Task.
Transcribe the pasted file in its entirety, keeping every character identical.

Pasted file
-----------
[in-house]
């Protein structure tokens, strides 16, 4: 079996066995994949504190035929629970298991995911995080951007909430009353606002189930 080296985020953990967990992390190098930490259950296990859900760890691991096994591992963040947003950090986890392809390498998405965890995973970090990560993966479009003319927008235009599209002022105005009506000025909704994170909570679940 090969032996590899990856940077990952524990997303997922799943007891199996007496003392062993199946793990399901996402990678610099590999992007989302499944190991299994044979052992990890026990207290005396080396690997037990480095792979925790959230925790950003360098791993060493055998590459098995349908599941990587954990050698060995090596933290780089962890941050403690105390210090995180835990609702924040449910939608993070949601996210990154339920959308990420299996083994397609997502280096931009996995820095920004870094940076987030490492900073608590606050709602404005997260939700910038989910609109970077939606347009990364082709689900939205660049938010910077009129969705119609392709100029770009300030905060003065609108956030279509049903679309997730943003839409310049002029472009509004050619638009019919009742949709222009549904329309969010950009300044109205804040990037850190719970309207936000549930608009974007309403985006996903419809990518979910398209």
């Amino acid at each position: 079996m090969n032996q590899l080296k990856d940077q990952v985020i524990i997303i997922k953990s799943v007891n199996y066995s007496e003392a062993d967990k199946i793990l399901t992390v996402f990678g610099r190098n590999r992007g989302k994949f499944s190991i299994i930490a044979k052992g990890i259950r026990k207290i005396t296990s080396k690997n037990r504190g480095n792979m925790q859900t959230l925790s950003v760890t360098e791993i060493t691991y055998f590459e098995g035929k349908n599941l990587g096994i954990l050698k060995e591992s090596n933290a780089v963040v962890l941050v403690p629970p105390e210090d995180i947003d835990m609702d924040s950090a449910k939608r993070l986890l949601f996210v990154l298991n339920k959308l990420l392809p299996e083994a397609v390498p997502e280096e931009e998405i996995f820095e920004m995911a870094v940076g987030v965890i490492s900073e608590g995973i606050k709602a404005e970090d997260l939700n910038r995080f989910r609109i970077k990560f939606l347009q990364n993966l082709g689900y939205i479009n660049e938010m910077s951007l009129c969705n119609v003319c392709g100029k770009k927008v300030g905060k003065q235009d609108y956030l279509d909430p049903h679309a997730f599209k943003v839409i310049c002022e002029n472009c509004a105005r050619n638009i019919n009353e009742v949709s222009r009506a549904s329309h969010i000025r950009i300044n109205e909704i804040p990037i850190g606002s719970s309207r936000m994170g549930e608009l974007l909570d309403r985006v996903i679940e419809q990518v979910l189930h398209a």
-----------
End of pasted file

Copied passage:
[in-house]
């Protein structure tokens, strides 16, 4: 079996066995994949504190035929629970298991995911995080951007909430009353606002189930 080296985020953990967990992390190098930490259950296990859900760890691991096994591992963040947003950090986890392809390498998405965890995973970090990560993966479009003319927008235009599209002022105005009506000025909704994170909570679940 090969032996590899990856940077990952524990997303997922799943007891199996007496003392062993199946793990399901996402990678610099590999992007989302499944190991299994044979052992990890026990207290005396080396690997037990480095792979925790959230925790950003360098791993060493055998590459098995349908599941990587954990050698060995090596933290780089962890941050403690105390210090995180835990609702924040449910939608993070949601996210990154339920959308990420299996083994397609997502280096931009996995820095920004870094940076987030490492900073608590606050709602404005997260939700910038989910609109970077939606347009990364082709689900939205660049938010910077009129969705119609392709100029770009300030905060003065609108956030279509049903679309997730943003839409310049002029472009509004050619638009019919009742949709222009549904329309969010950009300044109205804040990037850190719970309207936000549930608009974007309403985006996903419809990518979910398209």
């Amino acid at each position: 079996m090969n032996q590899l080296k990856d940077q990952v985020i524990i997303i997922k953990s799943v007891n199996y066995s007496e003392a062993d967990k199946i793990l399901t992390v996402f990678g610099r190098n590999r992007g989302k994949f499944s190991i299994i930490a044979k052992g990890i259950r026990k207290i005396t296990s080396k690997n037990r504190g480095n792979m925790q859900t959230l925790s950003v760890t360098e791993i060493t691991y055998f590459e098995g035929k349908n599941l990587g096994i954990l050698k060995e591992s090596n933290a780089v963040v962890l941050v403690p629970p105390e210090d995180i947003d835990m609702d924040s950090a449910k939608r993070l986890l949601f996210v990154l298991n339920k959308l990420l392809p299996e083994a397609v390498p997502e280096e931009e998405i996995f820095e920004m995911a870094v940076g987030v965890i490492s900073e608590g995973i606050k709602a404005e970090d997260l939700n910038r995080f989910r609109i970077k990560f939606l347009q990364n993966l082709g689900y939205i479009n660049e938010m910077s951007l009129c969705n119609v003319c392709g100029k770009k927008v300030g905060k003065q235009d609108y956030l279509d909430p049903h679309a997730f599209k943003v839409i310049c002022e002029n472009c509004a105005r050619n638009i019919n009353e009742v949709s222009r009506a549904s329309h969010i000025r950009i300044n109205e909704i804040p990037i850190g606002s719970s309207r936000m994170g549930e608009l974007l909570d309403r985006v996903i679940e419809q990518v979910l189930h398209a």